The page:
Fish biologist Zeb Hogan heads off on another adventure searching for the world's largest fresh water fish. This season will follow him as he looks for everything from mythical giant catfish to the king of the Alaskan rivers, the Chinook salmon. Zeb will travel across the United States, and then he'll head off to Asia. He'll work with researchers, fisherman, enthusiasts and eccentrics to find some of the strangest fish we've seen yet. Following legends, first eyes accounts and word of mouth, Zeb's journey won't stop until he discovers the world's true "Monster Fish".
Runtime: 60 minutes
Monster Fish - Monster - Netflix
A monster is a creature which produces fear or physical harm by its appearance or its actions. Derived from the Latin monstrum, the word usually connotes something wrong or evil; a monster is generally morally objectionable, physically or psychologically hideous, or a freak of nature. They are usually composites of different creatures, or hybrids of humans and animals, but the term can also be applied figuratively to describe someone with similar characteristics, such as a person who does cruel or horrific things. Monsters pre-date written history, but do not emerge from a cultural void. Instead, they have their origins in a society's literary and cultural heritage, the academic study of which is known as monstrophy. Monsters have appeared in literature and in feature-length films. Well-known monsters in fiction include Count Dracula, Frankenstein's monster, werewolves, mummies, and zombies.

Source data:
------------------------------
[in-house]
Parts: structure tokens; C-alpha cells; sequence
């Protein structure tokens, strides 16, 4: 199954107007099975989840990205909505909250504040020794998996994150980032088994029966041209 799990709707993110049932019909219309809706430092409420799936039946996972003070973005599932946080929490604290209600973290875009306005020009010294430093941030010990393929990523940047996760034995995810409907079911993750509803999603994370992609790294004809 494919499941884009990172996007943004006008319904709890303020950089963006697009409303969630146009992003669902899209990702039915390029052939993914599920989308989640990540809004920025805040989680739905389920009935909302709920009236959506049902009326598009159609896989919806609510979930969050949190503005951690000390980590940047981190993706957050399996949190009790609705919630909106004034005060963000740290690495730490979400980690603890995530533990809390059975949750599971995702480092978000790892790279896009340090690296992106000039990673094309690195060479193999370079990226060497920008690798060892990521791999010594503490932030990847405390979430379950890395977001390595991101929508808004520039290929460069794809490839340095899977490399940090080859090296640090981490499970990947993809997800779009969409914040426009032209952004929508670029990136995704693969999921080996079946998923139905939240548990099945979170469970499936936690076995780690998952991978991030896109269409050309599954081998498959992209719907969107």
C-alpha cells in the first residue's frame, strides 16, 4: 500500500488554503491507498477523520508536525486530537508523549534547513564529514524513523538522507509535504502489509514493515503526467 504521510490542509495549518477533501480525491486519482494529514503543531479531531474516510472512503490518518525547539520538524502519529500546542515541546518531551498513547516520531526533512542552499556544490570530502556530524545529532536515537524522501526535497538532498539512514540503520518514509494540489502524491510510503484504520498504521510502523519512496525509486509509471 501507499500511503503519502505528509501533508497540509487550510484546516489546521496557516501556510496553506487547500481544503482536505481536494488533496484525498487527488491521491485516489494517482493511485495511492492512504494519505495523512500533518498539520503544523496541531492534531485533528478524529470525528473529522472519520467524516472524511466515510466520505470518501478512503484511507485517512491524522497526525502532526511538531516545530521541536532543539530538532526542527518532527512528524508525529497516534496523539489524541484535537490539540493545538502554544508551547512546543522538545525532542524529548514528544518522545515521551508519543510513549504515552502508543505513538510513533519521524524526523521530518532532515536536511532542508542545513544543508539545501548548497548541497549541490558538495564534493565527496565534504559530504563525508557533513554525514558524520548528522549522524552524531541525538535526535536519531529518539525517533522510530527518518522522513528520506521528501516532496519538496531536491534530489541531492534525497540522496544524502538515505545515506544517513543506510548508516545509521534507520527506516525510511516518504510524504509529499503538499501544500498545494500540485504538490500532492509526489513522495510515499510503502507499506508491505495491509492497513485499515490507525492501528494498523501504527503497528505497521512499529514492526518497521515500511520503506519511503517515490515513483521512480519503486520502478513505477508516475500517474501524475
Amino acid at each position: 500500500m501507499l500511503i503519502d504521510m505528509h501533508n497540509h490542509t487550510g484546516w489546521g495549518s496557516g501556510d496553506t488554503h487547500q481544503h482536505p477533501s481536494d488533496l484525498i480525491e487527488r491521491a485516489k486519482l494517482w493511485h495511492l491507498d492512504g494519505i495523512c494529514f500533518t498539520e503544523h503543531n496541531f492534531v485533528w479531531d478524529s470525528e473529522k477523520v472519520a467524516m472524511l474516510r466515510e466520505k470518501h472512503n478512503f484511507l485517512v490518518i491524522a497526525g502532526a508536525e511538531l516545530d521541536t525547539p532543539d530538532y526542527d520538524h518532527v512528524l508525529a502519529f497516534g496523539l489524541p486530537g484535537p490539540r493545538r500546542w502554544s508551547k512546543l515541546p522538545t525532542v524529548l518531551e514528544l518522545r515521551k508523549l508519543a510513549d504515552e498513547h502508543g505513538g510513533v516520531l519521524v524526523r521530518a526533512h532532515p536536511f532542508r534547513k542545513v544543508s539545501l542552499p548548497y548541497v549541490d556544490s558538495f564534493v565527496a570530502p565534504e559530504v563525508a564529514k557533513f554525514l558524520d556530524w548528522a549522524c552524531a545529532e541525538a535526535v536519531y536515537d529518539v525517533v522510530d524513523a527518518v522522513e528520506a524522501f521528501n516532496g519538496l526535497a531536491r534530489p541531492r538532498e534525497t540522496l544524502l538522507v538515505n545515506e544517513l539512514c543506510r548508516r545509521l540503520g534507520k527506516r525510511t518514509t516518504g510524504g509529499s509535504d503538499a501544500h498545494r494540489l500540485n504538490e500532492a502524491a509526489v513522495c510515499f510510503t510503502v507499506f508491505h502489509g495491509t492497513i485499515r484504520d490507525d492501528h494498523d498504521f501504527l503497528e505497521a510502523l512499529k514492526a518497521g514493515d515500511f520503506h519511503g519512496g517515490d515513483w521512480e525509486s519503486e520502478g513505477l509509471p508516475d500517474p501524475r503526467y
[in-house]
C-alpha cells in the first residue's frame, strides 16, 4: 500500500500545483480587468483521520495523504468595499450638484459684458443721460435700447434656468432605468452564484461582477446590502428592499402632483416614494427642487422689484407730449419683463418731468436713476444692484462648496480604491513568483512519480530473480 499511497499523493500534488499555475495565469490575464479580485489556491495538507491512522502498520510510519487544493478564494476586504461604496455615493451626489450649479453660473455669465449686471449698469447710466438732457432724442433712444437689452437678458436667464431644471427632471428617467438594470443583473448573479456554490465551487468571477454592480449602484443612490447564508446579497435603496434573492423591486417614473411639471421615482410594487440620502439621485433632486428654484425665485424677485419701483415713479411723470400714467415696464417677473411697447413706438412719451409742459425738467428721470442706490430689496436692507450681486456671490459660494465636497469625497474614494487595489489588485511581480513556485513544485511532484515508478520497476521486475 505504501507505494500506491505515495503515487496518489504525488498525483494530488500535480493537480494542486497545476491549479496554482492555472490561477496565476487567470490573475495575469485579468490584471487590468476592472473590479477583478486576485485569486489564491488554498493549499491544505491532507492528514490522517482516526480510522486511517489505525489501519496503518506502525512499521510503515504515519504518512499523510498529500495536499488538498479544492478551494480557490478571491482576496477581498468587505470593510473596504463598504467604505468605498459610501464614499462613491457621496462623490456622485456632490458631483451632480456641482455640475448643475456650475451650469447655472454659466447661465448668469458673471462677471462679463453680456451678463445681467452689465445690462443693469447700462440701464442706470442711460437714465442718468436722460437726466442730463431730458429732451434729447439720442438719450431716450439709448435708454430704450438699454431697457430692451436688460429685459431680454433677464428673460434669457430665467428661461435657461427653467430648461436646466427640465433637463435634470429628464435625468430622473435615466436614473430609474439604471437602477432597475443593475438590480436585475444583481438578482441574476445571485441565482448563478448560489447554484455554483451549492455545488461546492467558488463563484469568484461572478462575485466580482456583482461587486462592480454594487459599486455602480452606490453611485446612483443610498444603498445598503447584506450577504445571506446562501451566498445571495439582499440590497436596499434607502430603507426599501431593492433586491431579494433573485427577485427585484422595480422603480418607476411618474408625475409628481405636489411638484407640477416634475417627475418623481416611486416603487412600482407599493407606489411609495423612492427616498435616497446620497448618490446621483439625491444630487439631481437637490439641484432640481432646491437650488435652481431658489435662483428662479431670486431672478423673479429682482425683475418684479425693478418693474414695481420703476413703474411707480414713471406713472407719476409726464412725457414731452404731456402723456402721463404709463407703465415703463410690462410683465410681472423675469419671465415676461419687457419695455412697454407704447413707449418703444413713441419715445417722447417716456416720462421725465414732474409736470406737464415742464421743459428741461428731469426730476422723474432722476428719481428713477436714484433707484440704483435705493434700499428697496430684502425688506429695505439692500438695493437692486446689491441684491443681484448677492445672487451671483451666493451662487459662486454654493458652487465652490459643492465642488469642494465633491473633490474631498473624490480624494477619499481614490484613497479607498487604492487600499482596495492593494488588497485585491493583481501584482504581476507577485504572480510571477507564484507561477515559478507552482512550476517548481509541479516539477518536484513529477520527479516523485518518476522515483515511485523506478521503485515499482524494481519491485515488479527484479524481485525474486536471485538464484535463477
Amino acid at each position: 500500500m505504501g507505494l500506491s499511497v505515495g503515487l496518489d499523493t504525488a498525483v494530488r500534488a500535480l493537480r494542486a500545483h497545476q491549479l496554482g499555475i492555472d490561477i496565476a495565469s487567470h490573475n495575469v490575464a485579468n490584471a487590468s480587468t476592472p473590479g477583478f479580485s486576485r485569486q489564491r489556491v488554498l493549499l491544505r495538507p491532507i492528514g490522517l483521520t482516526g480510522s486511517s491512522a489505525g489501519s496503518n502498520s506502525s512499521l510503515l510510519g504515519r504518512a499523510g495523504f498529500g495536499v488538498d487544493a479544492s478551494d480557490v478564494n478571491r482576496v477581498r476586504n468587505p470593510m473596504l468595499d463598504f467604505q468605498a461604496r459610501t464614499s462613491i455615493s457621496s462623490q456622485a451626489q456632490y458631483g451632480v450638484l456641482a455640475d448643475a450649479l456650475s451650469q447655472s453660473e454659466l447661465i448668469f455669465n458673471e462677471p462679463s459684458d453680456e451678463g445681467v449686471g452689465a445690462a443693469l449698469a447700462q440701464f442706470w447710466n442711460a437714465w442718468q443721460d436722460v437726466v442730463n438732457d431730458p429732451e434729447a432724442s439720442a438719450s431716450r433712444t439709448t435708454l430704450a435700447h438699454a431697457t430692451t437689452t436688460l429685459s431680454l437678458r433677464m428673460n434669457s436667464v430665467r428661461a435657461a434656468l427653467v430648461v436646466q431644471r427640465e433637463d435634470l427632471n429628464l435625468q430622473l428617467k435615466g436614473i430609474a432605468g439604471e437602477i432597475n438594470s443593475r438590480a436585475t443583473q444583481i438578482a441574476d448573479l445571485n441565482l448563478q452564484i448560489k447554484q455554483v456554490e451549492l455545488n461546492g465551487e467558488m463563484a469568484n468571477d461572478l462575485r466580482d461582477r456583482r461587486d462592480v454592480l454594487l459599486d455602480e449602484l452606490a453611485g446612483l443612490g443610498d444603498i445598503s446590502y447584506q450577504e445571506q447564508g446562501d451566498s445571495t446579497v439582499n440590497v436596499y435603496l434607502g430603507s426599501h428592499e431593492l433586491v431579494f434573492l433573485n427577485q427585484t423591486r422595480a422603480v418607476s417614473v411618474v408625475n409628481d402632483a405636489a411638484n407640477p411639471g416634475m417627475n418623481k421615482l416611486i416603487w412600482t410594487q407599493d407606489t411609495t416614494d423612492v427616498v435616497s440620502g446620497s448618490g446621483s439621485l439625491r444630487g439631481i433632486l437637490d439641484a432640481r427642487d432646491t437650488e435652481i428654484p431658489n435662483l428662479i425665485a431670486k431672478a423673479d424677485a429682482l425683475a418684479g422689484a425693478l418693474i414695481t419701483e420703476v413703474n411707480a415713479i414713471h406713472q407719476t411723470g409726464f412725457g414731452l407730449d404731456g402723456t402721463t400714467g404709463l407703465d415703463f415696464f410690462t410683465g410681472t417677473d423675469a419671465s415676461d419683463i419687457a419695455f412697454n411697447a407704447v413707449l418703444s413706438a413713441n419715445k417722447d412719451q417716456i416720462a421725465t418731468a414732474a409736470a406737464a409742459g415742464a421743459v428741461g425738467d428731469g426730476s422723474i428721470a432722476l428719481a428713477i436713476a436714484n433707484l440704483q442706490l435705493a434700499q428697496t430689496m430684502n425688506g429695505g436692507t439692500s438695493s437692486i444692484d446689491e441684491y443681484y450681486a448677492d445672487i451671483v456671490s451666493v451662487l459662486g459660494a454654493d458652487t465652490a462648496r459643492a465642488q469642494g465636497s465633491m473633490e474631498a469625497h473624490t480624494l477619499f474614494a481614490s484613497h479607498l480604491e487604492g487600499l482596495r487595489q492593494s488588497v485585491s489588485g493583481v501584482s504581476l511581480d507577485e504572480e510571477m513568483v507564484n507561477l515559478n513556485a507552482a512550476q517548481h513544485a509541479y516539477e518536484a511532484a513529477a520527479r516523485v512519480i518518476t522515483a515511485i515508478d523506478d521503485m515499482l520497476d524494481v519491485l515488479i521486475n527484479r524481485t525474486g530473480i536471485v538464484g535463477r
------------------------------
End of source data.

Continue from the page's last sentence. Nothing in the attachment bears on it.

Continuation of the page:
Monster Fish - Post–World War II monster films - Netflix
In the post–World War II era, however, giant monsters returned to the screen with a vigor that has been causally linked to the development of nuclear weapons. One early example occurred in the American film The Beast from 20,000 Fathoms, which was about a dinosaur that attacked a lighthouse. Subsequently, there were Japanese film depictions, (Godzilla, Gamera), British depictions (Gorgo), and even Danish depictions (Reptilicus), of giant monsters attacking cities. A recent depiction of a giant monster is depicted in J. J. Abrams's Cloverfield, which was released in theaters January 18, 2008. The intriguing proximity of other planets brought the notion of extraterrestrial monsters to the big screen, some of which were huge in size (such as King Ghidorah and Gigan), while others were of a more human scale. During this period, the fish-man monster Gill-man was developed in the film series Creature from the Black Lagoon.
Britain's Hammer Film Productions brought color to the monster movies in the late 1950s. Around this time, the earlier Universal films were usually shown on American television by independent stations (rather than network stations) by using announcers with strange personas, who gained legions of young fans. Although they have since changed considerably, movie monsters did not entirely disappear from the big screen as they did in the late 1940s. Occasionally, monsters are depicted as friendly or misunderstood creatures. King Kong and Frankenstein's monster are two examples of misunderstood creatures. Frankenstein's monster is frequently depicted in this manner, in films such as Monster Squad and Van Helsing. The Hulk is an example of the “Monster as Hero” archetype. The theme of the “Friendly Monster” is pervasive in pop-culture. Chewbacca, Elmo, and Shrek are notable examples of friendly “monsters”. The creatures of Monsters, Inc. scare children in order to create energy for running machinery, while the furry monsters of The Muppets and Sesame Street live in harmony with animals and humans alike. Japanese culture also commonly features monsters which are benevolent or likable, with the most famous examples being the Pokémon franchise and the pioneering anime My Neighbor Totoro. The book series/webisodes/toy line of Monster High is another example.